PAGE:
| |Beacon Generation | WTP | WTP | | |Beacon Generation | WTP | WTP |
+ +-+-+-+-+-+-+-+-+-+-+-+-+-+-+-+-+-+-+-+-+-+-+-+-+-+ + +-+-+-+-+-+-+-+-+-+-+-+-+-+-+-+-+-+-+-+-+-+-+-+-+-+
| |Probe Response Generation| WTP | WTP | | |Probe Response Generation| WTP | WTP |
+ +-+-+-+-+-+-+-+-+-+-+-+-+-+-+-+-+-+-+-+-+-+-+-+-+-+ + +-+-+-+-+-+-+-+-+-+-+-+-+-+-+-+-+-+-+-+-+-+-+-+-+-+
| Function |Power Mgmt | WTP | WTP | | Function |Power Mgmt | WTP | WTP |
skipping to change at page 5, line 17 skipping to change at page 4, line 12
| |Queuing | WTP | WTP | | |Queuing | WTP | WTP |
+-+-+-+-+-+-+-+-+-+-+-+-+-+-+-+-+-+-+-+-+-+-+-+-+-+-+-+-+-+-+-+-+ +-+-+-+-+-+-+-+-+-+-+-+-+-+-+-+-+-+-+-+-+-+-+-+-+-+-+-+-+-+-+-+-+
| |IEEE 802.1X/EWTP | AC | AC | | |IEEE 802.1X/EWTP | AC | AC |
+ IEEE +-+-+-+-+-+-+-+-+-+-+-+-+-+-+-+-+-+-+-+-+-+-+-+-+-+ + IEEE +-+-+-+-+-+-+-+-+-+-+-+-+-+-+-+-+-+-+-+-+-+-+-+-+-+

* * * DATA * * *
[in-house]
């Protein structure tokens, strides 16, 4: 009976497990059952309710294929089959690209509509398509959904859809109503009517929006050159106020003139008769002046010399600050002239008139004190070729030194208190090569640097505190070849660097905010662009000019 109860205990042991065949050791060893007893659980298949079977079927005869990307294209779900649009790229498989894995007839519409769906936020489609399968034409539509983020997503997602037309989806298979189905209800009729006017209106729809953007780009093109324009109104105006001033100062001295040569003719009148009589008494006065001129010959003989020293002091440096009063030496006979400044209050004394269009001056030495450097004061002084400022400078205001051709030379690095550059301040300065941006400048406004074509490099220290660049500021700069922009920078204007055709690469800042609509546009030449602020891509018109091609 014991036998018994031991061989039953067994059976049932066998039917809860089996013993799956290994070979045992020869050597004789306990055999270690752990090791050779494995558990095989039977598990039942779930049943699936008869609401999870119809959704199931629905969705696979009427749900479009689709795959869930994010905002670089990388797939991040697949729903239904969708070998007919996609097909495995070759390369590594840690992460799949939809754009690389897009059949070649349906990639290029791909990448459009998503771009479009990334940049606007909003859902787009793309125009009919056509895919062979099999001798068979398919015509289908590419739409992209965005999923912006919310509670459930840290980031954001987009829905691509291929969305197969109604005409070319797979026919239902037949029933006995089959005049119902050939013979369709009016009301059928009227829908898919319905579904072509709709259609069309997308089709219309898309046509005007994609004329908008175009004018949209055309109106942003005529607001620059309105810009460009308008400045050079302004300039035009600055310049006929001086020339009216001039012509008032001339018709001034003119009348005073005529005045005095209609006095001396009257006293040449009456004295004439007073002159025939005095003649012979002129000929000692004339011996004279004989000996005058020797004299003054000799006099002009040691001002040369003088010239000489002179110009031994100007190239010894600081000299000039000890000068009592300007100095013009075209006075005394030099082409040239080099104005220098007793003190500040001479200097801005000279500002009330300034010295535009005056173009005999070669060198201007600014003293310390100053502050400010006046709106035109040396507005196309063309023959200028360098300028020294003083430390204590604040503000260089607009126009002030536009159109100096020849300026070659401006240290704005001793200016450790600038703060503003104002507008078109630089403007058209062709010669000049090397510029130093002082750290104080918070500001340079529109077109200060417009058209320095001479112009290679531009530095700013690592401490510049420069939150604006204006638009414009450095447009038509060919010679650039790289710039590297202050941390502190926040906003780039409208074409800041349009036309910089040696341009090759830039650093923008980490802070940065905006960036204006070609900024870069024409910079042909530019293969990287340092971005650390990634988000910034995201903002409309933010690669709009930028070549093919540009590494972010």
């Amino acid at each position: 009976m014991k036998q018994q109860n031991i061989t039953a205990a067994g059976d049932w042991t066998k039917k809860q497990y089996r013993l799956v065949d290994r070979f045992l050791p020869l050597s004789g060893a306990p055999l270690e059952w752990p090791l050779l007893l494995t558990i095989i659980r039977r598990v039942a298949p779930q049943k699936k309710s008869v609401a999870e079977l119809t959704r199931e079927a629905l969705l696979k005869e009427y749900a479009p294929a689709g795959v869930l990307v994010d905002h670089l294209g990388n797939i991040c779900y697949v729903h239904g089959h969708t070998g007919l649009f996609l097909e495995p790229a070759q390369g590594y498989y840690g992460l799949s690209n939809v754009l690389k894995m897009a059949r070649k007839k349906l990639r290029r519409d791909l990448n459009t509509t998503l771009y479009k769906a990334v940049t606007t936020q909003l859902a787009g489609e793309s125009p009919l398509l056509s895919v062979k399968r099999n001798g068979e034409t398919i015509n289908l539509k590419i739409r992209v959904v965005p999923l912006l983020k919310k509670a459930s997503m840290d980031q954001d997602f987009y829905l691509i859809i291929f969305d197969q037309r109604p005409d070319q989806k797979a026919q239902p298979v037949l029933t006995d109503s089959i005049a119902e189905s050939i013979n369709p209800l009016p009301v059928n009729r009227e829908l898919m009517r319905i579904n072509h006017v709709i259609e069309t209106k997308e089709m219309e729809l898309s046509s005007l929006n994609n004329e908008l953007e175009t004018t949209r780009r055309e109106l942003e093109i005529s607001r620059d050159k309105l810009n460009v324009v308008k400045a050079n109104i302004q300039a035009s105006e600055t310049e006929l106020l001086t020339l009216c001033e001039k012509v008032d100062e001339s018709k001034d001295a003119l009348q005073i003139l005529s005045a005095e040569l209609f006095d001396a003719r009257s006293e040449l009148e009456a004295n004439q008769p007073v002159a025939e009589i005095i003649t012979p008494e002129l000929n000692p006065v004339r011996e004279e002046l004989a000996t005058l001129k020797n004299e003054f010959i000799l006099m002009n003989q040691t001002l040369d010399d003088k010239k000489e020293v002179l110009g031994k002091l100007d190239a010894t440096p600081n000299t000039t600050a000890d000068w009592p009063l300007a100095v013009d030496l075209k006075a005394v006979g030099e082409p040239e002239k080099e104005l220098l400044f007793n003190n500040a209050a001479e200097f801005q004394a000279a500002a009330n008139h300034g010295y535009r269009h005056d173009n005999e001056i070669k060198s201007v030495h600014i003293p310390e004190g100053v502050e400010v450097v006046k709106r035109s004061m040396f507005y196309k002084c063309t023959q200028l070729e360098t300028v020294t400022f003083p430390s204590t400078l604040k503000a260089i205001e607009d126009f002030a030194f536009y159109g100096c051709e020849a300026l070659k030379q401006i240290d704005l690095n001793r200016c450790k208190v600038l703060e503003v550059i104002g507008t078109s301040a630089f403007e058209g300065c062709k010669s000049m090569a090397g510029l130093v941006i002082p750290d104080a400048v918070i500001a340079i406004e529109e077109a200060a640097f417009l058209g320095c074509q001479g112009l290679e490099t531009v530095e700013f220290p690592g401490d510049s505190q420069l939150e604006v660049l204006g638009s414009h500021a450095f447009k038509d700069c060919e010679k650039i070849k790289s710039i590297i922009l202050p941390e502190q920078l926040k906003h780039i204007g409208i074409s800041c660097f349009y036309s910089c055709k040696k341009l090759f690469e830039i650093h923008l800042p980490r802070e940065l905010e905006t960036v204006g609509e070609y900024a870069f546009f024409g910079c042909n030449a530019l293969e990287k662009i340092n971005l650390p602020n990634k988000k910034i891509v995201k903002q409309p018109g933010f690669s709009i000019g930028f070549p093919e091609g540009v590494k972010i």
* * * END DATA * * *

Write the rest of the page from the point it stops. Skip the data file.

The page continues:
| 802.11 RSN |RSNA Key Management | WTP | AC | | 802.11 RSN |RSNA Key Management | WTP | AC |
+ (WPA2) +-+-+-+-+-+-+-+-+-+-+-+-+-+-+-+-+-+-+-+-+-+-+-+-+-+ + (WPA2) +-+-+-+-+-+-+-+-+-+-+-+-+-+-+-+-+-+-+-+-+-+-+-+-+-+
| |IEEE 802.11 | WTP | WTP/AC | | |IEEE 802.11 | WTP | WTP/AC |
+ |Encryption/Decryption | | | + |Encryption/Decryption | | |
|-+-+-+-+-+-+-+-+-+-+-+-+-+-+-+-+-+-+-+-+-+-+-+-+-+-+-+-+-+-+-+-+ |-+-+-+-+-+-+-+-+-+-+-+-+-+-+-+-+-+-+-+-+-+-+-+-+-+-+-+-+-+-+-+-+
Figure 2: Functions in Local MAC and Split MAC Figure 1: Functions in Local MAC and Split MAC
5. Hybrid-MAC model recommendation To allievate the above mentioned problem, this specification